There's no free beer at a licensed business in Michigan and South is accused of breaking a law that prohibits restaurants and bars from giving away alcoholic drinks.
"It's actually funny, but just not to us," said South co-owner Steve Puertas, whose plastic folding sign promoted the April 12 entertainment. After touting 29 plasma-screen TVs, the last three lines said: "LIVE MUSIC THURS FREE BEER."
It's the latest in a series of public embarrassments for the South Old Woodward bar and nightclub, which is having a rough spring:
- City officials and residents voice concerns about disturbances inside and outside South, including an April 2 gunshot in the air by a 29-year-old Redford woman who had just left the club.
- City Manager Bob Bruner asked police last week to "determine whether or not a pattern of patron conduct exists that would warrant a public hearing" about the bar's liquor license.
- An online petition has support from 194 people seeking a review of South's liquor license.
- Weekend valet service there and at two other clubs now ends at midnight by police order, rather than at 2 a.m.
Police Chief Don Studt called South's attorney before the latest enforcement action, according to a case report his department gave to Patch.
Kelly Allen, the lawyer, "informed Chief Studt that the sign was advertising the name of the band that was playing at the bar," said the report's two-page narrative portion. "Ms. Allen informed the Chief that it was never the intention of South Bar to offer free beer."
'Targeting individual businesses'
According to South general manager Bethany Spadafore, "as soon as we were notified that the city had a concern about the sign, we immediately removed it." Spadafore, whose husband Joe is a co-owner, responded to quuestions by email Wednesday.
"The city is not looking at the bigger problems facing Birmingham's Principal Shopping District," said Spadafore, a 36-year-old Birmingham resident. "It is time that the city stop reacting and start working with the business community, including the Birmingham-Bloomfield Chamber and others, in identifying the problem and talking about solutions — rather than targeting individual businesses like ours."
Deputy Chief Mark Clemence wrote in the complaint that he sent two officers to photograph the sign after receiving "information via email from a man by the name of David Edwards," who attached "two pictures of the sign." Those images and three from police are in the case file.
Shortly before Officers Kate Long and Scott Grams visited South with a camera the morning of April 11, two Patch readers commented about what they believed was no-cost beer.
"South is giving away FREE BEER this Thursday nite, as advertised on a big sandwich board sign that is on the outside steps of the bar," posted a reader using the name Lois Washington. "It doesn't sound like giving away FREE BEER is part of the solution." Another person, identified as D. Jones, added: "The sign was noticed yesterday and photographed this morning."
'Vigorous' defense planned
Allen told Birmingham Patch on Wednesday that her client "had absolutely no intent to violate any city ordinance or rule of the Michigan Liquor Control Commission." The Bloomfield Hills attorney, a liquor licensing specialist, added: "South will vigorously defend any administrative action" brought by Lansing regulators.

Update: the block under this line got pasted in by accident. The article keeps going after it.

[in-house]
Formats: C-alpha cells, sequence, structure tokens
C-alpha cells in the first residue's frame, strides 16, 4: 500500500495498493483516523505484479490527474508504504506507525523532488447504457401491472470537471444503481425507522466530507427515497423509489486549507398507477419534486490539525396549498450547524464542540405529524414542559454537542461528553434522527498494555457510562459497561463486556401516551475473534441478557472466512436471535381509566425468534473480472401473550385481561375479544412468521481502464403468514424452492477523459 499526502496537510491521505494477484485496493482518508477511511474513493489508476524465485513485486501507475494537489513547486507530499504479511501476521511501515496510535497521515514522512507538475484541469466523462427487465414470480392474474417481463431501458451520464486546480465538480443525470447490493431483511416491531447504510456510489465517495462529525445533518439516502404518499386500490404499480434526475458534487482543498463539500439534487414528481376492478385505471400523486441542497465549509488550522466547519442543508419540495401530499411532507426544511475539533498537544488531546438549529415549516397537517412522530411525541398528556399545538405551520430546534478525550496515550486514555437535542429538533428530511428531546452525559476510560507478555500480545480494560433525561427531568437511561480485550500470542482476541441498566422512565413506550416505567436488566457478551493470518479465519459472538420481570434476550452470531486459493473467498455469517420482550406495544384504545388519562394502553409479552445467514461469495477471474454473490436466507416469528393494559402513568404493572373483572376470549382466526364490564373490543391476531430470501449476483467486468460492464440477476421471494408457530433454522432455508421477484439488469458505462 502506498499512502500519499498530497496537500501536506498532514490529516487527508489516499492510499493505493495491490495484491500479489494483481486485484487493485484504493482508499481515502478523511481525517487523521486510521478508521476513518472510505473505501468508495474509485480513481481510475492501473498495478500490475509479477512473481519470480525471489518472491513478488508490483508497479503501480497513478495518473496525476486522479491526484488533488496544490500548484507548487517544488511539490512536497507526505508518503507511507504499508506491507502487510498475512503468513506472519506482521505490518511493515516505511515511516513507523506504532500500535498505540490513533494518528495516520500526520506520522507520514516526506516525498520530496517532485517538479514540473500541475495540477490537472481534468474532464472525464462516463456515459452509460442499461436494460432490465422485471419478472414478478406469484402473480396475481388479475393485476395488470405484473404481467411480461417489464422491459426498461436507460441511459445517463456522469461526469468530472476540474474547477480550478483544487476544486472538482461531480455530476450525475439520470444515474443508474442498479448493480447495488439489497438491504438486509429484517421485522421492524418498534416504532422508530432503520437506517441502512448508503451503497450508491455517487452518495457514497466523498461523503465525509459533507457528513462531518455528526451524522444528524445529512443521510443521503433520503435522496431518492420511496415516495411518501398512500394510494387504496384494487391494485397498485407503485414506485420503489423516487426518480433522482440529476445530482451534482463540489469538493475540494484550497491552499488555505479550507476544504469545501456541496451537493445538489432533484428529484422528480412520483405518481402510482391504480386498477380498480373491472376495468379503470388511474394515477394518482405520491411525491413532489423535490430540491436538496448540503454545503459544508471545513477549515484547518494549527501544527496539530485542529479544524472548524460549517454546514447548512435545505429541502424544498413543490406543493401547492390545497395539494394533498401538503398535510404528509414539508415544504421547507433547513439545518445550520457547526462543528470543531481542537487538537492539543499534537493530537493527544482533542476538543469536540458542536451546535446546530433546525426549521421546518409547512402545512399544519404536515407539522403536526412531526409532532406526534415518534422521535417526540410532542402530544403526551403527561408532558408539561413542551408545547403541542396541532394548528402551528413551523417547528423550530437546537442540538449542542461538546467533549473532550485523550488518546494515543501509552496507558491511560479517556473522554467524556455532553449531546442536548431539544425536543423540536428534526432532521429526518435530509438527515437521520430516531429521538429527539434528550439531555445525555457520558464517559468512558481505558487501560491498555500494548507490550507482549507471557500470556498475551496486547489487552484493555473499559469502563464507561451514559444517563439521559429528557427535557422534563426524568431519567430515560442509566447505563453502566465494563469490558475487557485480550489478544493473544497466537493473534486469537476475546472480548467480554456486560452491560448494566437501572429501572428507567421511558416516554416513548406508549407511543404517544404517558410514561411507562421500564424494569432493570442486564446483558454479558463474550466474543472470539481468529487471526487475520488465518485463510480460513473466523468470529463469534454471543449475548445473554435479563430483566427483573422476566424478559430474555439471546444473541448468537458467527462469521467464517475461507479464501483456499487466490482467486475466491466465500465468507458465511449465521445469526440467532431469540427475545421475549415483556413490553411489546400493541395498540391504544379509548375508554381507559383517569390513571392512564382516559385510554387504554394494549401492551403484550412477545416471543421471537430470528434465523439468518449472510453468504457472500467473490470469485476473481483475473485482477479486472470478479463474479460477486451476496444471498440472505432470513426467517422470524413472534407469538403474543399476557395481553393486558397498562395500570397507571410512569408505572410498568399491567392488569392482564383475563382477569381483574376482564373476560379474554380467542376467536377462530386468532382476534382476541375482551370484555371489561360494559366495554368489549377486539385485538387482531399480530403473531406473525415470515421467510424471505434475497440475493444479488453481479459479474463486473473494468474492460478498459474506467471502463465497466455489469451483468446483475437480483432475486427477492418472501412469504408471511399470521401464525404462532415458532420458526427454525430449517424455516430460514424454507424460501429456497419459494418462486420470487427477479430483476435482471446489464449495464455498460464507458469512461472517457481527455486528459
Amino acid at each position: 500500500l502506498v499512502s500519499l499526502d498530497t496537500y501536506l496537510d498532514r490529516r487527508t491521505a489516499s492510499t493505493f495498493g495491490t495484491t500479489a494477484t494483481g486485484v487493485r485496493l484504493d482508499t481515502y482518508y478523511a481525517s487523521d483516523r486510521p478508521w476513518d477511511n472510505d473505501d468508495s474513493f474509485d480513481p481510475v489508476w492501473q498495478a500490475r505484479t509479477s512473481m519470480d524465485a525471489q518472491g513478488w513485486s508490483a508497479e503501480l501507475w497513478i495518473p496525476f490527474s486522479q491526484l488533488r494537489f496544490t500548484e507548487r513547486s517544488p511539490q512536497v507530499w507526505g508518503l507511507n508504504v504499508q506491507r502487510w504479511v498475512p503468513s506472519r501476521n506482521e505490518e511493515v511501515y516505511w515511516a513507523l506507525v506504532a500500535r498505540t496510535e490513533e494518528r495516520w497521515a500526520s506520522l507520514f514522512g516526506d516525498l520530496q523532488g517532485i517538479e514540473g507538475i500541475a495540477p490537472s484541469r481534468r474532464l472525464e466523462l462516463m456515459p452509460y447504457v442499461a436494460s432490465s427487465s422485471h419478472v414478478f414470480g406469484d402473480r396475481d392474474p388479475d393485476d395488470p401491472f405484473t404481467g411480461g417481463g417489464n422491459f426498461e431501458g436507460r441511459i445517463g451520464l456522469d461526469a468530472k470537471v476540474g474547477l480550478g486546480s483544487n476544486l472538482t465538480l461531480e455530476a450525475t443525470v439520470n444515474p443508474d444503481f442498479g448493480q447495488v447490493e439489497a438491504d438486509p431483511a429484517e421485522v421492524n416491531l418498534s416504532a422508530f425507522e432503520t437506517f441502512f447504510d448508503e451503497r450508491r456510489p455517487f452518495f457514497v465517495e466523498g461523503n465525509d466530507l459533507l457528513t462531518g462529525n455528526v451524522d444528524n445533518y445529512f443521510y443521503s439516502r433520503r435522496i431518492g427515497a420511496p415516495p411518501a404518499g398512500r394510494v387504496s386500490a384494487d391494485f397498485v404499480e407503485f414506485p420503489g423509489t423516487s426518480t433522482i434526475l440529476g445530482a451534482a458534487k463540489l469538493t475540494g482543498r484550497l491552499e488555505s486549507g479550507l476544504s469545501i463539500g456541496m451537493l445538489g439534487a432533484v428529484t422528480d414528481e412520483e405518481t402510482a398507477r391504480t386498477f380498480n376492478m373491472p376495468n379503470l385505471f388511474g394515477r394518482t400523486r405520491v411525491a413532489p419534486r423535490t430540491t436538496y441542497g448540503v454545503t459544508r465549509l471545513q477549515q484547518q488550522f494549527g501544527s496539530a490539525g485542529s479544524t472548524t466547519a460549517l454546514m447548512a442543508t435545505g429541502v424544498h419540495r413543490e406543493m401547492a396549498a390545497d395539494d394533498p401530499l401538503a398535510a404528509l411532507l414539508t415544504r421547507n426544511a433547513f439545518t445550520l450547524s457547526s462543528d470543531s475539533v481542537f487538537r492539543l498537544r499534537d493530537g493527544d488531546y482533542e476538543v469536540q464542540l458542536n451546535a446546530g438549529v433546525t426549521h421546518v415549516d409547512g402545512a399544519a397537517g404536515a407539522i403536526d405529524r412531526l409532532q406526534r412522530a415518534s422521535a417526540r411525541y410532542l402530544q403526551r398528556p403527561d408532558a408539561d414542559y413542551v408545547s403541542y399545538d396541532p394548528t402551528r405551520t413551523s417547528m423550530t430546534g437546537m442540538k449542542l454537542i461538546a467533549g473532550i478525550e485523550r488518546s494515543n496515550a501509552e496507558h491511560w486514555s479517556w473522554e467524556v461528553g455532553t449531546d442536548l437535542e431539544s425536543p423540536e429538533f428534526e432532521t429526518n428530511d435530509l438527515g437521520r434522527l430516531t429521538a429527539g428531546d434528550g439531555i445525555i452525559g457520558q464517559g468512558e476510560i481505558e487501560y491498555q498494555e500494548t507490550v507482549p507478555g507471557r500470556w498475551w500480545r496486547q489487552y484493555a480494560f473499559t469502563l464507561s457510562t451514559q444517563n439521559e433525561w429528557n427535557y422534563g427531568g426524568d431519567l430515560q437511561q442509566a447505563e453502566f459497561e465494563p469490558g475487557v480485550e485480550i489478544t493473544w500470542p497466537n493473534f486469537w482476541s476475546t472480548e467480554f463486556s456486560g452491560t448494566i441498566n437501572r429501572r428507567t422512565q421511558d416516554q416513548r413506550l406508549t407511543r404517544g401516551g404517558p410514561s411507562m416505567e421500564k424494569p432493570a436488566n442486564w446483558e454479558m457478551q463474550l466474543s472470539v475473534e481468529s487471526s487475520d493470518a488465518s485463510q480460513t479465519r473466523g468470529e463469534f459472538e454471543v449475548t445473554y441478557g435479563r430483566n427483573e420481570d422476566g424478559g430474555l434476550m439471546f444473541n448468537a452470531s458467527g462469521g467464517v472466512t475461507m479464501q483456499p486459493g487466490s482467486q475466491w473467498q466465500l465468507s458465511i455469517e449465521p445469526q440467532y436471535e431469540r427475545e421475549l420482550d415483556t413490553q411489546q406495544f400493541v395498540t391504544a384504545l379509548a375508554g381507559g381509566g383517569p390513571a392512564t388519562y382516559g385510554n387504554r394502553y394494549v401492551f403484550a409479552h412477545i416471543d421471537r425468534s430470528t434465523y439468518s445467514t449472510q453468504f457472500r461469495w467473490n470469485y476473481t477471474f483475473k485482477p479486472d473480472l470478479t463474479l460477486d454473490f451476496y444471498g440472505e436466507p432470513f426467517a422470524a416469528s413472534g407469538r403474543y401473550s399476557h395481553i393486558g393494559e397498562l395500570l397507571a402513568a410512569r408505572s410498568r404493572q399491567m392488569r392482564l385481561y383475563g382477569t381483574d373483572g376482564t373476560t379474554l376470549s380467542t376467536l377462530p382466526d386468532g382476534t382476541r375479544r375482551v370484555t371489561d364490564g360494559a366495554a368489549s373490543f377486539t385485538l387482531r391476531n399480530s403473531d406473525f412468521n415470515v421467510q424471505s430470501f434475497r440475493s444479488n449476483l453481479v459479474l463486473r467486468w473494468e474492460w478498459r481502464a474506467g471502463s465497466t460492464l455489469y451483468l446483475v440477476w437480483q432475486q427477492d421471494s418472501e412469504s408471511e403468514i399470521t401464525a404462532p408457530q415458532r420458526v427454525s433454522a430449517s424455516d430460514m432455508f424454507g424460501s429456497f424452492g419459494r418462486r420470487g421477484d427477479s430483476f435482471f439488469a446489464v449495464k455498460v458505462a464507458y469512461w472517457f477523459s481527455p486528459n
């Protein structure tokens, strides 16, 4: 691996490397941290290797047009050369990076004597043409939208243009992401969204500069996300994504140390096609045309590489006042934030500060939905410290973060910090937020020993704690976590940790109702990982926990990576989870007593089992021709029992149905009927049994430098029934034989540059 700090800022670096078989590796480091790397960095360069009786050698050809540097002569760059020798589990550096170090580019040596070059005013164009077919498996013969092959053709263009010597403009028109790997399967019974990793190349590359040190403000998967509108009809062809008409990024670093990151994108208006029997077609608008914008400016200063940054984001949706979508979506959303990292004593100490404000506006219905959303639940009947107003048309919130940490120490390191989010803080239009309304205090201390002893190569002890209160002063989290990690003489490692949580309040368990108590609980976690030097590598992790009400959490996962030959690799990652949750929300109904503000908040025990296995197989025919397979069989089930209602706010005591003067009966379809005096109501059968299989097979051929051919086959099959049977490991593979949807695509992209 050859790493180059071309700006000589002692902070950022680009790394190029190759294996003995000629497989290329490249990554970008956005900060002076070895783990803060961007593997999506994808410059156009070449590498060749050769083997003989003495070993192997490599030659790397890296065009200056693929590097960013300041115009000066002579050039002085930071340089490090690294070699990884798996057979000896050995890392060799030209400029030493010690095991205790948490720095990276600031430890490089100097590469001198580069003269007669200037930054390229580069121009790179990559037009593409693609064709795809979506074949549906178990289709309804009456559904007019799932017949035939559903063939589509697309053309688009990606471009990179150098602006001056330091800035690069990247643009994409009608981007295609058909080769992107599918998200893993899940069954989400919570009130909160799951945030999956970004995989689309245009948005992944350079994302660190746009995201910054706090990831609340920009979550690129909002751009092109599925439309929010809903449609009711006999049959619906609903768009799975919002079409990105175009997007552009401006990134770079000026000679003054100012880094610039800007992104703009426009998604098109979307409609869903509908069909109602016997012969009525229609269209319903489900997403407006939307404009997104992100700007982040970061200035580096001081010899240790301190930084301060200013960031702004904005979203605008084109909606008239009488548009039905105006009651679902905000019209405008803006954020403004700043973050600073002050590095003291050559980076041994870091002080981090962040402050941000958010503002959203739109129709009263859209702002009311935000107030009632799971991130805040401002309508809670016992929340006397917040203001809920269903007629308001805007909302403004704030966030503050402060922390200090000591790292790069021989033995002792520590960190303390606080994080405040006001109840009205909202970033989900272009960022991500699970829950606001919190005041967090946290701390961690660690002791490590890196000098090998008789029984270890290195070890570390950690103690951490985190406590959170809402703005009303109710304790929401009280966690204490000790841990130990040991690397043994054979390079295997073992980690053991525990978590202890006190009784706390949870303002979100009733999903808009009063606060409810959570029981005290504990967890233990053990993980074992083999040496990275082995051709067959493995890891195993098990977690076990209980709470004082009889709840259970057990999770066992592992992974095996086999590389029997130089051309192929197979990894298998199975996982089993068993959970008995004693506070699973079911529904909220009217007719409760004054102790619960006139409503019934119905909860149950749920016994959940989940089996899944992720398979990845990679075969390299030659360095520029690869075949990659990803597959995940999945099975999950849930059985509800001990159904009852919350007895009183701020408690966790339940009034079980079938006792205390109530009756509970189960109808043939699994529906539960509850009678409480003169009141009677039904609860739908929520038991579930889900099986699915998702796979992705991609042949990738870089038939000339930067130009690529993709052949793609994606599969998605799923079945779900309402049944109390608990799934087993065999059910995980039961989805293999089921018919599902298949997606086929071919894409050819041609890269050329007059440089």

Free Beer guitarist Jim Edelman of Salem Township, a TV producer and former Clear Channel national sales manager, is surprised his group's name provoked legal trouble.
"This is a first" for the band founded in 1993, he said. "It's never come up, and we've had our name on marquee signs."
Edelman, a former Bloomfield Hills resident, acknowledged "some bars have put 'live band' after the band name" as a way to avoid confusion."
He added: "We're five guys nearing 50 with professional day jobs — two engineers and three ad guys. We're extremely bummed because South is a fun place to play."
Free Beer keyboardist Scott Brown and drummer Tom Daldin are Seaholm High graduates who grew up in Birmingham.
In his April 11 violation notice, Clemence said: "Any person looking at the sign would be led to the conclusion that the bar was offering 'free beer' in terms of not charging money for an alcoholic beverage (beer). ... The promotion of offering 'free beer' could certainly encourage excessive alcohol consumption."
Zoning citation also issued
Police didn't stop there. "The sandwich sign itself ... was a violation of the City of Birmingham's zoning ordinance," Clemence said in his report's last paragraph. "South Bar will be cited by the City of Birmingham Code Enforcement officer."
More is involved than administrative hearings and potential fines. The Michigan Liquor Control Commission receives the violation accusations, which could jeopardize the bar's state license to serve alcohol.
"This is a very serious issue which we are serious about resolving," general manager Spadafore said.
Addressing the zoning citation, she added: "The fact is that South Bar asked the city if it could display a sandwich board sign last year and took the City's guidance about where to place the sign. The sign itself has been up many times without complaint."
The co-owner's wife also takes aim at the publisher of Downtown Birmingham/Bloomfield, which posted the anti-South petition at Change.org.
"It is time that ... Downtown (Publications) stop using its publication to selectively target an established business like ours and focus on finding solutions," Spadafore said.
Free Beer is booked at South again April 28 for a Saturday night show that won't be promoted with a sign.
Before the city citations, Edelman joked on his band's Facebook page about comments criticizing South's presumed beer giveaway. "We're considering a name change to Cheap Prostitutes," he posted April 11. "That ought to cause a few embolisms."